Encourage Kids' Curiosity and Learning

Tuesday, July 08 at 01:10 PM
Category: Arvest News

Now that back-to-school days are getting closer and closer, it’s a good time to remember the following ways you can encourage your child to work hard and be a curious and active learner:

  • Praise and celebrate your child's efforts and accomplishments. Focus on how much he wanted to do a good job and how hard he worked. Praise your child for trying hard and sticking with it. The effort is even more important than the final grade. Praise and celebrate every child in your family all year long — not just when report cards come home. Display your child's papers and artwork on the refrigerator.
  • Read to your child regularly and encourage your child to read. Children are never too young for you to read aloud to them, and they’re never too old to listen to you. The more your child reads, the better prepared she will be to handle harder and harder schoolwork as she progresses from grade to grade.
  • Be interested in all the questions that your child asks. Try to answer or talk about those questions, even if you feel busy or tired. Whenever you can, take the time to help your child find the answers to questions — by looking in books, by asking an "expert," by doing whatever it takes.
  • Take trips to the public library. Make friends with the librarians. Ask the librarian to help you find the best and most interesting books for your child.
  • Plan family outings to museums, zoos, parks and historical places. Going somewhere interesting doesn't have to cost a lot of money. A trip to an interesting place gives adults and kids of different ages a lot to talk about, read about and share with others. Do projects around the house together. Carpentry, cooking, sewing, gardening, fixing things, painting, and arts and crafts all offer opportunities to learn. Your child gets to use her own ideas and learn new skills. "I made it!" and "I fixed it!" are exciting statements for a child to make.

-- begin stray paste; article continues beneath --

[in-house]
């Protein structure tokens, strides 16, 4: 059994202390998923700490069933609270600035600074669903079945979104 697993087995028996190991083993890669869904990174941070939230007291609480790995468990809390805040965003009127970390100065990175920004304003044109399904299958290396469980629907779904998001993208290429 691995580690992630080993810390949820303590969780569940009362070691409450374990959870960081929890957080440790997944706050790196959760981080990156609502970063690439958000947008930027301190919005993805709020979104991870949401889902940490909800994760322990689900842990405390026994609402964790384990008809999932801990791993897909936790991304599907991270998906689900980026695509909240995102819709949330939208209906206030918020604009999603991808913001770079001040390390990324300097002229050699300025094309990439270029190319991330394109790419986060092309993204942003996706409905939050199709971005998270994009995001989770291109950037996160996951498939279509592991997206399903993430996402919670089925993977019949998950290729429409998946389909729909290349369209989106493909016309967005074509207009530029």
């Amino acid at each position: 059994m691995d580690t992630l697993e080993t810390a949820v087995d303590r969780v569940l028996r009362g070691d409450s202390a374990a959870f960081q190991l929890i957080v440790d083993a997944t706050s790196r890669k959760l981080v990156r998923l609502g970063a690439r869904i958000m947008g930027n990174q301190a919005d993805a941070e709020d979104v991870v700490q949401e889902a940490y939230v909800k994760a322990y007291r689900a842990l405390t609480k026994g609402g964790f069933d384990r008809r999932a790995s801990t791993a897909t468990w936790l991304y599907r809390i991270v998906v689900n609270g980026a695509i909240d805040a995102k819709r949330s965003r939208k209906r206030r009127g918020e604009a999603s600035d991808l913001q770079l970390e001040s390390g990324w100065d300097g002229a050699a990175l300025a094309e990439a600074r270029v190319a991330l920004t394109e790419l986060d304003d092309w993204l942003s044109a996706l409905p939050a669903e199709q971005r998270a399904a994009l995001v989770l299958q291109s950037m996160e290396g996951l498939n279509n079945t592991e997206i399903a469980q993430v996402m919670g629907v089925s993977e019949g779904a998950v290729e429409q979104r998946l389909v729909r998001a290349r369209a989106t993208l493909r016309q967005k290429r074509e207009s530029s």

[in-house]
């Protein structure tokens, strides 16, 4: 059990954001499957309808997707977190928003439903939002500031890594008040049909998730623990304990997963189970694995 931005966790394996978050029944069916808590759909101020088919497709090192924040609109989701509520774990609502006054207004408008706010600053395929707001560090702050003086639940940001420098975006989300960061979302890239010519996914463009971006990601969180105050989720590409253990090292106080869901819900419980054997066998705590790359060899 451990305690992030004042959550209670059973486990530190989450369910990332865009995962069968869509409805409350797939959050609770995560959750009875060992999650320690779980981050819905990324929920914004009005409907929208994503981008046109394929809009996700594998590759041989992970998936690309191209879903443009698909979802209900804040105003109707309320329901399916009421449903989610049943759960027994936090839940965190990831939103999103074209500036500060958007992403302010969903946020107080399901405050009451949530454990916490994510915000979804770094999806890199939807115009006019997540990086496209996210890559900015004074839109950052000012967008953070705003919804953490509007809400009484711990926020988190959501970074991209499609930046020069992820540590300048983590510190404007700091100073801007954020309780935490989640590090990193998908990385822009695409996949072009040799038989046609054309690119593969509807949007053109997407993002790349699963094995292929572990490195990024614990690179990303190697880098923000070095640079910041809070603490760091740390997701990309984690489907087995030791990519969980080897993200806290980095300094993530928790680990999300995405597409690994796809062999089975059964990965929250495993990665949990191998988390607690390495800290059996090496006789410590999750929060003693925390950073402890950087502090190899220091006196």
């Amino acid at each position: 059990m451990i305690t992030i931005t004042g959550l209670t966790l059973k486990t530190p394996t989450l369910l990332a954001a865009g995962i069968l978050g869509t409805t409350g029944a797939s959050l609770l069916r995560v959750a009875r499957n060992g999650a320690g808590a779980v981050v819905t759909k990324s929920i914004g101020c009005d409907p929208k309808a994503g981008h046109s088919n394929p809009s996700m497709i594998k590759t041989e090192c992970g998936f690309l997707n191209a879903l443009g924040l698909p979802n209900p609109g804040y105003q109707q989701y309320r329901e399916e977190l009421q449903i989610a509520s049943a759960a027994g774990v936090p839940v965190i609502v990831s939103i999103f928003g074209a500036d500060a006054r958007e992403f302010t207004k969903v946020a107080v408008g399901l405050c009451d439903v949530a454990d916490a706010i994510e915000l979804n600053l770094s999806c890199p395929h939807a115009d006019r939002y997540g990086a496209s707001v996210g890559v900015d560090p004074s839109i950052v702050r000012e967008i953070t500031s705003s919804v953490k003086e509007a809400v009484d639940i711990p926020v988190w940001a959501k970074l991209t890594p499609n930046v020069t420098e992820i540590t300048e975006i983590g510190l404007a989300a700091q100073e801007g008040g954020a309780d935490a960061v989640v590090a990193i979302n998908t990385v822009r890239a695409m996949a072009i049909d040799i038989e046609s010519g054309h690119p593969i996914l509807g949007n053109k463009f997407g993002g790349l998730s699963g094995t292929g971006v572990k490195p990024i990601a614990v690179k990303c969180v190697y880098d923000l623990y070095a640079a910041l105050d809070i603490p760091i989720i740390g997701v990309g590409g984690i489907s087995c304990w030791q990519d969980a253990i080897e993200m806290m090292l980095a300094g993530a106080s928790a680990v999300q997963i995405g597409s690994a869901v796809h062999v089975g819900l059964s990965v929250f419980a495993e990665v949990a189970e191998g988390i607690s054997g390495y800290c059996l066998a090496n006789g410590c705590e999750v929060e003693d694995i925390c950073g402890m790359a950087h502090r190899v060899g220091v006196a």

• Limit the amount of TV your child watches. The American Academy of Pediatrics recommends parents limit their children's TV viewing to one to two hours of quality programming a day. The AAP also recommends families take advantage of interesting programs offered on video. Many public libraries allow you to borrow excellent videos for free.
  • Be curious and show an interest in learning. If you don't know how to spell a word, let your child see you look it up in the dictionary. If you always have wanted to learn how to play the guitar or piano, start taking lessons when your child begins music lessons.
  • Talk with your children about news events, politics and topics they may be studying at school. Encourage your child to voice his opinions. Children who participate in mealtime or family conversations with parents are more likely to be successful talking with teachers and other adults.
  • Encourage your child to make handmade gifts and cards. Your child might write poems to thank your relatives for presents, or to wish them a happy birthday. Drawings are good gifts, too. Grandparents will enjoy receiving a handmade gift from their grandchild.
  • Involve your child in family decisions. Let your child help plan meals for the week. Talk about the travel time and the cost of tickets for an upcoming visit to see relatives. Help your child use her ideas and math skills to help with household tasks. She can write lists and check off jobs when they are done.
  • Have high expectations for your child. Everyone can be successful in school. Give that message to your child again and again. Say, "I know that studying for that history test is hard work. I know you can do it!" Explain that when the work is hard, you have to try hard.
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